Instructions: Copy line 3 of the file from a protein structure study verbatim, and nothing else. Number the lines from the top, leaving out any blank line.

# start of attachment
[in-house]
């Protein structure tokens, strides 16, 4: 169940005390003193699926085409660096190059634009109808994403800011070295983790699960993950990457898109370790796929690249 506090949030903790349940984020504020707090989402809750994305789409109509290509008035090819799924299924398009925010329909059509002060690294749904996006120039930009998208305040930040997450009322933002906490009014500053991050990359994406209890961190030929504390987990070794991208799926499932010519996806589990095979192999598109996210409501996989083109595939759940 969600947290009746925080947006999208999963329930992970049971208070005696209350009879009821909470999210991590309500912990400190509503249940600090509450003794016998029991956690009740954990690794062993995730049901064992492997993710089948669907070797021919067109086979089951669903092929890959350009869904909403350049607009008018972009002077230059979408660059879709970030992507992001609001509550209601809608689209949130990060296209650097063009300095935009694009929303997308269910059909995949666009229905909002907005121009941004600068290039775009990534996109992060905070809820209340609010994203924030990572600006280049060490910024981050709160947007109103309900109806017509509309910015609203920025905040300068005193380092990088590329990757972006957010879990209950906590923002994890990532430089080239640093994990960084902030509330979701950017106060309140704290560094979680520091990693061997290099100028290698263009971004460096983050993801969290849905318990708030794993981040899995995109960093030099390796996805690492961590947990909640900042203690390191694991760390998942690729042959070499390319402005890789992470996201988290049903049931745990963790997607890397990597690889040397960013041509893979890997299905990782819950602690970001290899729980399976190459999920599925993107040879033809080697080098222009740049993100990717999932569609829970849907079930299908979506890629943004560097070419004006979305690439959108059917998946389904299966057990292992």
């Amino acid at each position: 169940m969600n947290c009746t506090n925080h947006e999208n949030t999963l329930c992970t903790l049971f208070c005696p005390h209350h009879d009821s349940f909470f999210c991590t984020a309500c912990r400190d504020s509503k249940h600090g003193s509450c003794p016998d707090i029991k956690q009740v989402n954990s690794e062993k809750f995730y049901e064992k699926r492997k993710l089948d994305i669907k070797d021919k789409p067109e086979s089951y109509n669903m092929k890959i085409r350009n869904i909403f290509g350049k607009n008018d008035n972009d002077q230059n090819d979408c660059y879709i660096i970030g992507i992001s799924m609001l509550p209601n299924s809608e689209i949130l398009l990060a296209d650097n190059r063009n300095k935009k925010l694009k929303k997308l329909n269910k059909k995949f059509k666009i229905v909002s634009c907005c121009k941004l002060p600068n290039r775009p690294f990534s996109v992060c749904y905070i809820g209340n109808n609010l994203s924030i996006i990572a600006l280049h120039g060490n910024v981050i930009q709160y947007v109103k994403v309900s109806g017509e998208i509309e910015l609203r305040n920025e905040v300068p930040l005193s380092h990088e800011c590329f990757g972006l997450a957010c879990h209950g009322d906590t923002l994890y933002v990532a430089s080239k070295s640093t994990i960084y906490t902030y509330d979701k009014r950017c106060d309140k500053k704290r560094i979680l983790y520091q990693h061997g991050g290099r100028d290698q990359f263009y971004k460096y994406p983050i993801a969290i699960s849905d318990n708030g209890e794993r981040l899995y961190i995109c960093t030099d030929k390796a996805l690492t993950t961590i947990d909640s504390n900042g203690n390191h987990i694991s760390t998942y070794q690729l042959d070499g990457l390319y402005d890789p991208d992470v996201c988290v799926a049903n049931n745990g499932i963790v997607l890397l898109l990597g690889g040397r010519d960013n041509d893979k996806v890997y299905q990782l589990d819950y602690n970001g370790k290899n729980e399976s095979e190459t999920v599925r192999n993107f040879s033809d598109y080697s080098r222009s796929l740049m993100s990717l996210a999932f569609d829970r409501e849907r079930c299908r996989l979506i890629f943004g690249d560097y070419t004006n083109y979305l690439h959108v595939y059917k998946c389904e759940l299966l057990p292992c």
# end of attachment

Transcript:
């Amino acid at each position: 169940m969600n947290c009746t506090n925080h947006e999208n949030t999963l329930c992970t903790l049971f208070c005696p005390h209350h009879d009821s349940f909470f999210c991590t984020a309500c912990r400190d504020s509503k249940h600090g003193s509450c003794p016998d707090i029991k956690q009740v989402n954990s690794e062993k809750f995730y049901e064992k699926r492997k993710l089948d994305i669907k070797d021919k789409p067109e086979s089951y109509n669903m092929k890959i085409r350009n869904i909403f290509g350049k607009n008018d008035n972009d002077q230059n090819d979408c660059y879709i660096i970030g992507i992001s799924m609001l509550p209601n299924s809608e689209i949130l398009l990060a296209d650097n190059r063009n300095k935009k925010l694009k929303k997308l329909n269910k059909k995949f059509k666009i229905v909002s634009c907005c121009k941004l002060p600068n290039r775009p690294f990534s996109v992060c749904y905070i809820g209340n109808n609010l994203s924030i996006i990572a600006l280049h120039g060490n910024v981050i930009q709160y947007v109103k994403v309900s109806g017509e998208i509309e910015l609203r305040n920025e905040v300068p930040l005193s380092h990088e800011c590329f990757g972006l997450a957010c879990h209950g009322d906590t923002l994890y933002v990532a430089s080239k070295s640093t994990i960084y906490t902030y509330d979701k009014r950017c106060d309140k500053k704290r560094i979680l983790y520091q990693h061997g991050g290099r100028d290698q990359f263009y971004k460096y994406p983050i993801a969290i699960s849905d318990n708030g209890e794993r981040l899995y961190i995109c960093t030099d030929k390796a996805l690492t993950t961590i947990d909640s504390n900042g203690n390191h987990i694991s760390t998942y070794q690729l042959d070499g990457l390319y402005d890789p991208d992470v996201c988290v799926a049903n049931n745990g499932i963790v997607l890397l898109l990597g690889g040397r010519d960013n041509d893979k996806v890997y299905q990782l589990d819950y602690n970001g370790k290899n729980e399976s095979e190459t999920v599925r192999n993107f040879s033809d598109y080697s080098r222009s796929l740049m993100s990717l996210a999932f569609d829970r409501e849907r079930c299908r996989l979506i890629f943004g690249d560097y070419t004006n083109y979305l690439h959108v595939y059917k998946c389904e759940l299966l057990p292992c």